AL East Preview: Blue Jays

The last time the Blue Jays made the playoffs, Bill Clinton was in his first year as President. Theo Epstein was an undergrad at Yale. The information superhighway was still under construction. The Devil Rays and Diamondbacks weren't even in their gestation phase.

In other words, this year has been a long time coming for the Jays: Among American League teams that were in existence in 1994, only the Jays and Royals have failed to make the playoffs at least once in the subsequent 13 seasons. The glow of back-to-back world championships in 1992-93 wore off, turning the Sky Dome—once the preeminent stadium in North America—into a ghost town that lacked the coziness of a Camden Yards and making Toronto ownership reluctant to join the Red Sox and Yankees in pushing the payroll to nine figures.

But the Jays have increased spending under general manager J.P. Ricciardi: Homegrown ace Roy Halladay and centerfielder Vernon Wells are in the midst of lucrative long-term contracts and B.J. Ryan is the richest closer ($47 million over five years) in baseball history. The Jays' payroll was more than $81 million last season.

Most importantly, the Jays are loaded with affordable and promising pitchers. Halladay and A.J. Burnett, each of whom turn 31 this season, are the elder statesmen of a rotation that features three hurlers—Dustin McGowan, Shawn Marcum and Jesse Litsch—who aren't even arbitration-eligible yet.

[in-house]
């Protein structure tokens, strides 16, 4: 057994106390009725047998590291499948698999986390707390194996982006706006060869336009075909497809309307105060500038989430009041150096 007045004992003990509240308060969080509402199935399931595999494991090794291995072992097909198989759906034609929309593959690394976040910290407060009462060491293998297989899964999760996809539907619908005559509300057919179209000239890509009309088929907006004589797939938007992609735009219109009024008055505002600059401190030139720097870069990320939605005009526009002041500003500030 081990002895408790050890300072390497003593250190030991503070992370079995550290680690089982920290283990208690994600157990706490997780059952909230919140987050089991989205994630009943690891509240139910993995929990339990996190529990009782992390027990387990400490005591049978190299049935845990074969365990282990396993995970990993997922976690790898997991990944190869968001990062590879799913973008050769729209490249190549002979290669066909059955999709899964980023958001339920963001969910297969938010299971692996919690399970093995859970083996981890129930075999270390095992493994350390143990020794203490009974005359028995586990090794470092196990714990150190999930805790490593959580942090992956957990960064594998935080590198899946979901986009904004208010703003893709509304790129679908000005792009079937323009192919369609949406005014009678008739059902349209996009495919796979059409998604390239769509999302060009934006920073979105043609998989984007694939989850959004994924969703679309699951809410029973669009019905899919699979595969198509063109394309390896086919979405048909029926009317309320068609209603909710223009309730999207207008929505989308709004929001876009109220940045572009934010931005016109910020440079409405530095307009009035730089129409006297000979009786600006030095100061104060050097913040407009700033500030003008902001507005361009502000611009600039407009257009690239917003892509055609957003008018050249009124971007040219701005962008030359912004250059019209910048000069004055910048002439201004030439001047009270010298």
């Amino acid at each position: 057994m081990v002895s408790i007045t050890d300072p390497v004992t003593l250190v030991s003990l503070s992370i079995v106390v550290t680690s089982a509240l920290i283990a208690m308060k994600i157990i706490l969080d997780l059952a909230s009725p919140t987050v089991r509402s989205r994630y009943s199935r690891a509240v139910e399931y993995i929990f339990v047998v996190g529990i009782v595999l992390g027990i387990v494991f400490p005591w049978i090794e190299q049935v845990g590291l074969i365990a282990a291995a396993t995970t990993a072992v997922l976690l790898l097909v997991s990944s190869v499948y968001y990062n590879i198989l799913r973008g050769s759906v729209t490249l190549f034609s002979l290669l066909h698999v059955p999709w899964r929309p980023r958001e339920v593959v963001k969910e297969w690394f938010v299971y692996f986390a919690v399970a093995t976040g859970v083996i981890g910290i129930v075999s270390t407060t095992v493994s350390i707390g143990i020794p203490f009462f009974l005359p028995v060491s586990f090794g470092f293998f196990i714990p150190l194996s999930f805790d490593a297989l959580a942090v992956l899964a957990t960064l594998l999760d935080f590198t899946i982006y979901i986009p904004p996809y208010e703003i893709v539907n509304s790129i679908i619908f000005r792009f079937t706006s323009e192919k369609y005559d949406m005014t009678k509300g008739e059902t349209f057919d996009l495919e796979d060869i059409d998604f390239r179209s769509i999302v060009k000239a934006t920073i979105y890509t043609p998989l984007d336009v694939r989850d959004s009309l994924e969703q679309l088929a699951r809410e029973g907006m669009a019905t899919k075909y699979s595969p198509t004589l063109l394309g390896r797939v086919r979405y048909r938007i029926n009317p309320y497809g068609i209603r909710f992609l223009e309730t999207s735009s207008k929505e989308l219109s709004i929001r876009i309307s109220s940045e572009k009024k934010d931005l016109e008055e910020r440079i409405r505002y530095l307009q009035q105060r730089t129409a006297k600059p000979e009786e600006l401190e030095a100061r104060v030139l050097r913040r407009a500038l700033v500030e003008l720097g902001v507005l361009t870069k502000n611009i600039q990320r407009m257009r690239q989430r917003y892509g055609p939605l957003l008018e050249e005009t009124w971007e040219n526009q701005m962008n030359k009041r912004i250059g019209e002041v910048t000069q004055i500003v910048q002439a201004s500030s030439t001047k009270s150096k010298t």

None of the three youngsters began the season in the rotation, but they took advantage of opportunities afforded by injuries to Burnett and Gustavo Chacin to go 31-25 with a 4.03 ERA. McGowan, in particular, seems primed to emerge as an All-Star-caliber pitcher: The former first-round draft pick went 7-6 with a 3.67 ERA and 87 strikeouts in 98 innings in the second half.

Ryan made just five appearances last year due to an elbow injury that required Tommy John surgery. His recovery has been slow this spring, but Jeremy Accardo (30 saves and a 2.14 ERA) was a revelation in place of Ryan last year. Scott Downs (2.17 ERA and 57 strikeouts in 58 innings) blossomed into one of the top left-handed relievers in the game.

The Jays upgraded themselves at shortstop, where David Eckstein signed a one-year deal, and swapped injury-prone third basemen with the Cardinals when they acquired Scott Rolen in exchange for Troy Glaus. Rolen is already hurt—he broke a finger this week and is expected to miss at least the season's first month—but utilityman Marco Scutaro is an adequate fill-in.

If Wells (shoulder) and first baseman Lyle Overbay (broken hand) are over the injuries that hampered them throughout last season, the Jays will have an offense that can compete with the Sox and Yankees.

Health will be the key for the Jays, who don't have the depth of the Sox or Yankees. But only the Sox can match the Jays' staff from top to bottom. The guess here is the Jays get 200 innings out of three starters, bounce back seasons from Wells and Overbay and outlast the Yankees for the wild card and their first playoff berth in, well, a really long time.

Diehard managing editor Jerry Beach can be reached at To receive a free issue of Diehard, call 888-501-5752.

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